Ian Pettigrew reflects on the CIPD guide Neurodiversity at work sharing key points that resonated with him. The guide explores the strengths associated with autism, dyslexia, dyspraxia, ADHD, dyscalculia, dysgraphia, and tic disorders. Often, simple adjustments will have a significant impact in unleashing these strengths; for
Category: Neurodiversity At Work
Many employers worry that they don’t know enough about neurodiversity or that they may struggle to make adjustments to support an employee. Neurodivergence affects individuals in very different ways and covers a range of challenges and needs, some of which may be relatively straightforward and others much more complex. In this fifth blog post in the series Yvonne Saxon highlights some simple things that you can do as an employer to support these needs, which may benefit other employees too.
When businesses hire neurodivergent people, it is common for them to try to minimise the impact of the divergent thinking style; to try to “neutralise” any noticeable differences. While this often stems from the best of intentions, it neglects to see that these divergent thinking styles are a strength, not a symptom to be cured or problem to be solved. Melissa Venner writes the fourth in our series of blog posts on #NeurodiversityAtWork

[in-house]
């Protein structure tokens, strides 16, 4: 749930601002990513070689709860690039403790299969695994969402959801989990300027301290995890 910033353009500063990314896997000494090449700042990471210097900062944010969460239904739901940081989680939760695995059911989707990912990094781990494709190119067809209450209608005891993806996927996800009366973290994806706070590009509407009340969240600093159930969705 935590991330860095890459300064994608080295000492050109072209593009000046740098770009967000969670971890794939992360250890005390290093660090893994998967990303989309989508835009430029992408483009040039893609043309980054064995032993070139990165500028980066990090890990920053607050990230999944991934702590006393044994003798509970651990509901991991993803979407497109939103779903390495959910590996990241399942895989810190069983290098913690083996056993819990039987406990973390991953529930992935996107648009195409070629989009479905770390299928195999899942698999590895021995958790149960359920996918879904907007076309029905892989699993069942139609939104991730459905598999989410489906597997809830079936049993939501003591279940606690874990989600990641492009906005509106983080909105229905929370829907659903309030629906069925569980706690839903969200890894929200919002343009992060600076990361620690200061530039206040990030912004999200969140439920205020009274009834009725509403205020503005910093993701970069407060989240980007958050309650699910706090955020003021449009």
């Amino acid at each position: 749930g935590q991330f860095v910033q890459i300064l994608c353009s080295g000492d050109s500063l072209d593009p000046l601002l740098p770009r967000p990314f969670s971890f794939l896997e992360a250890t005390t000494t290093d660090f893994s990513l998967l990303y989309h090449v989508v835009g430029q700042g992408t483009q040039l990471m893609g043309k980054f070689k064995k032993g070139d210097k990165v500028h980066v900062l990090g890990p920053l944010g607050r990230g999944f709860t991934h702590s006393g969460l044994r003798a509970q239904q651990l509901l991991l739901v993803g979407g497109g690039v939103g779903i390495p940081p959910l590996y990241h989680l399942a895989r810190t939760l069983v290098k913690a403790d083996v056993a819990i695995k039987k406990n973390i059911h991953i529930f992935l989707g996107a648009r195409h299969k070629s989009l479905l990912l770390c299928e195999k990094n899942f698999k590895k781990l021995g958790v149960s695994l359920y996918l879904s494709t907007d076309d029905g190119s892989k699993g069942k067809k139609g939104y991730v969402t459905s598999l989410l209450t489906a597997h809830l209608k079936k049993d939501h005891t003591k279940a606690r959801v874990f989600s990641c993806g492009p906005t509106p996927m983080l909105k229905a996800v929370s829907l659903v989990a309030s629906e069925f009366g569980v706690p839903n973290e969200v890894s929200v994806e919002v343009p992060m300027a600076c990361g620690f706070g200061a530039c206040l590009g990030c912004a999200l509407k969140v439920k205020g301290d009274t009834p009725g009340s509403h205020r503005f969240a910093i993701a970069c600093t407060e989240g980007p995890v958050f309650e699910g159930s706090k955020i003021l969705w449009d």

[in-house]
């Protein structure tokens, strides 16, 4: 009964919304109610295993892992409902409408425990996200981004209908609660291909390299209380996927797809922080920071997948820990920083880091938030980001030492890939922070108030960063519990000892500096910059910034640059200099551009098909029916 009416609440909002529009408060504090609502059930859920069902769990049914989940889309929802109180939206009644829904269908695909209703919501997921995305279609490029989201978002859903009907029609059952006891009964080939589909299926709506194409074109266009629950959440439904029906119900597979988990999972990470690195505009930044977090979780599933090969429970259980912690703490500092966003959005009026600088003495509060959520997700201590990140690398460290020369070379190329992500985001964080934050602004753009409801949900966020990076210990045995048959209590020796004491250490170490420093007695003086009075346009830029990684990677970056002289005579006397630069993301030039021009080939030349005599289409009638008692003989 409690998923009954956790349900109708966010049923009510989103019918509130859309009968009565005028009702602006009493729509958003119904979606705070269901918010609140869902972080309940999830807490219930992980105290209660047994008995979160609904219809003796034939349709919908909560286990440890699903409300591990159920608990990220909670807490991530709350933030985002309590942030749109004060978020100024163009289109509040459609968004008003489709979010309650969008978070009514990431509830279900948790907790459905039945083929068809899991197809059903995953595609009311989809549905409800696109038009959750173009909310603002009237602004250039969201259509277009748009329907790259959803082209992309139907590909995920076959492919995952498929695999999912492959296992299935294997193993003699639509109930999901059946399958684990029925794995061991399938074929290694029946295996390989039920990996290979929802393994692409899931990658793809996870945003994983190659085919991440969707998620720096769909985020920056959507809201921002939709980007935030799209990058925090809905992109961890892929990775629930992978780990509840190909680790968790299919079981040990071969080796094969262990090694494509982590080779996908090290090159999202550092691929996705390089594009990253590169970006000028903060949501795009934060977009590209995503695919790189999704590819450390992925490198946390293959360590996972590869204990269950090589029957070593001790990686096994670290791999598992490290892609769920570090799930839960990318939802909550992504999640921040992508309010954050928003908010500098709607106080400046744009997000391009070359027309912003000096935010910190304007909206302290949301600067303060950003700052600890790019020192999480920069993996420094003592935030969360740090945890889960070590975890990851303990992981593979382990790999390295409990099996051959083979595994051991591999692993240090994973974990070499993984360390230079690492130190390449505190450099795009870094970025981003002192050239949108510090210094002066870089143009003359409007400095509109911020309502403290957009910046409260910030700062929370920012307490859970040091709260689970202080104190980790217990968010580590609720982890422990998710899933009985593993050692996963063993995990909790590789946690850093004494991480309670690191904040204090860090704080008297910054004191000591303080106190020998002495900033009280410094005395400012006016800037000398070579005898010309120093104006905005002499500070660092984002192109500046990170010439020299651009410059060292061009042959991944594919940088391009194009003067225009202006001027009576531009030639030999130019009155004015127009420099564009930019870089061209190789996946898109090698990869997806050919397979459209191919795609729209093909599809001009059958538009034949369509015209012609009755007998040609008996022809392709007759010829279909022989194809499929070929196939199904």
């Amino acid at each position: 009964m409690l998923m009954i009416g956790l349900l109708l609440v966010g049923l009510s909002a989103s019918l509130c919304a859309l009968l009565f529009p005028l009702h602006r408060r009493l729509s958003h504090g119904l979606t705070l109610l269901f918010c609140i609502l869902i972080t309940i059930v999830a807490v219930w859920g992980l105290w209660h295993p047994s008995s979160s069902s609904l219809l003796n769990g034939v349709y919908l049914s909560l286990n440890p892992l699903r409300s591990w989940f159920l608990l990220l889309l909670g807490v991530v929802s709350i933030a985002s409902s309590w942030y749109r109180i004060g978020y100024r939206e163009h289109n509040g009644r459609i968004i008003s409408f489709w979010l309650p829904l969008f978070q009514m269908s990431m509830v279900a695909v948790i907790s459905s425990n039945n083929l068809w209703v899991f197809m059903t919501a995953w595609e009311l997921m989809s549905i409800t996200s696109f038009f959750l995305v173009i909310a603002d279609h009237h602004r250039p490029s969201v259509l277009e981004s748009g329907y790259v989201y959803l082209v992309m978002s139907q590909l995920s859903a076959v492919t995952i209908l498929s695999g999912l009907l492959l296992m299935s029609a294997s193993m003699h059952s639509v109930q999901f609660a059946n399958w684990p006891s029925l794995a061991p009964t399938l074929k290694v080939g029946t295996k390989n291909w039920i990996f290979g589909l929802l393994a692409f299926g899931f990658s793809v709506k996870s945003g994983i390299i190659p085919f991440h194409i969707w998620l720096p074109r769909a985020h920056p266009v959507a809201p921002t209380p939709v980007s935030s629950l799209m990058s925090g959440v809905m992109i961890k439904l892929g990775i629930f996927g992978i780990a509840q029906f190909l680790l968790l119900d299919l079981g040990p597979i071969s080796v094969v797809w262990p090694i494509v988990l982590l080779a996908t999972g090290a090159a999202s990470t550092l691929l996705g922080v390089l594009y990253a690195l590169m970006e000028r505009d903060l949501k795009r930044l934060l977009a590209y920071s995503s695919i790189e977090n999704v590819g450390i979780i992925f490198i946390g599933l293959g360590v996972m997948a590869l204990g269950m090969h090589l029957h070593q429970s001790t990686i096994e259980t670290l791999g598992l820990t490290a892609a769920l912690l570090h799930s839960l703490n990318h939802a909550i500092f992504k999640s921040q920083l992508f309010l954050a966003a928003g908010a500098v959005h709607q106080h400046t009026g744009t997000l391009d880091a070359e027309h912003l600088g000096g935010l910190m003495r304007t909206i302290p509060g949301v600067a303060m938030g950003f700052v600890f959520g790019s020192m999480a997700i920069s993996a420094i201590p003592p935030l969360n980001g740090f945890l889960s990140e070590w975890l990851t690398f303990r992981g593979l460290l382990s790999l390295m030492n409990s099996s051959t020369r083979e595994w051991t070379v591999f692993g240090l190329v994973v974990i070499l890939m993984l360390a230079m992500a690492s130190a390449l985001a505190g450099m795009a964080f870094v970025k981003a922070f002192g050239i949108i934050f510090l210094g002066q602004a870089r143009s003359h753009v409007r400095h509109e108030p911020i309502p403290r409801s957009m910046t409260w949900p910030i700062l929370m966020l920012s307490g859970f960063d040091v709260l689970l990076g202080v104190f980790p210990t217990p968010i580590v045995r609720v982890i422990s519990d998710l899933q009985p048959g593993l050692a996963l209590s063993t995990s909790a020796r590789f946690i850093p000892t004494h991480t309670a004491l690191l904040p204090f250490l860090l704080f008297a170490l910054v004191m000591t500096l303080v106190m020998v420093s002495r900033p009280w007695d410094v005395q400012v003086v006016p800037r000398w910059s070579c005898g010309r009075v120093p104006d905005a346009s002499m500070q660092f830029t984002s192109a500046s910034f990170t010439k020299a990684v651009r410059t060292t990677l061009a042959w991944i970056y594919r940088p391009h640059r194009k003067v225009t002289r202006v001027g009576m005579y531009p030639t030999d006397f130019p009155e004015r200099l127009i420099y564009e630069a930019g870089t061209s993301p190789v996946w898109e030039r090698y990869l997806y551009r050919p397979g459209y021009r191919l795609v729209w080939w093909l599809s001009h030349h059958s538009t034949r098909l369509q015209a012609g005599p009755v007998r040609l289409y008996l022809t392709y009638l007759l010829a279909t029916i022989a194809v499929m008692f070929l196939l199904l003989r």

‘Neurodiversity’ is increasingly being talked about by HR professionals as part of diversity and inclusion debates. However, most employers are only beginning to appreciate the benefits of embracing neurodiversity. Jill Miller, Policy Adviser at CIPD, talks about creating neurodiversity-friendly workplaces in the third of our series of blog posts #NeurodiversityAtWork
The CIPD Manchester Branch #NeurodiversityAtWork campaign aims to highlight the challenges for people, as well as the approaches organisations can take to be more inclusive. The campaign was inspired by the CIPD’s Neurodiversity at Work report, published in 2018. Gary Cookson shares his thoughts on the guide and its implications in the second of a series of articles.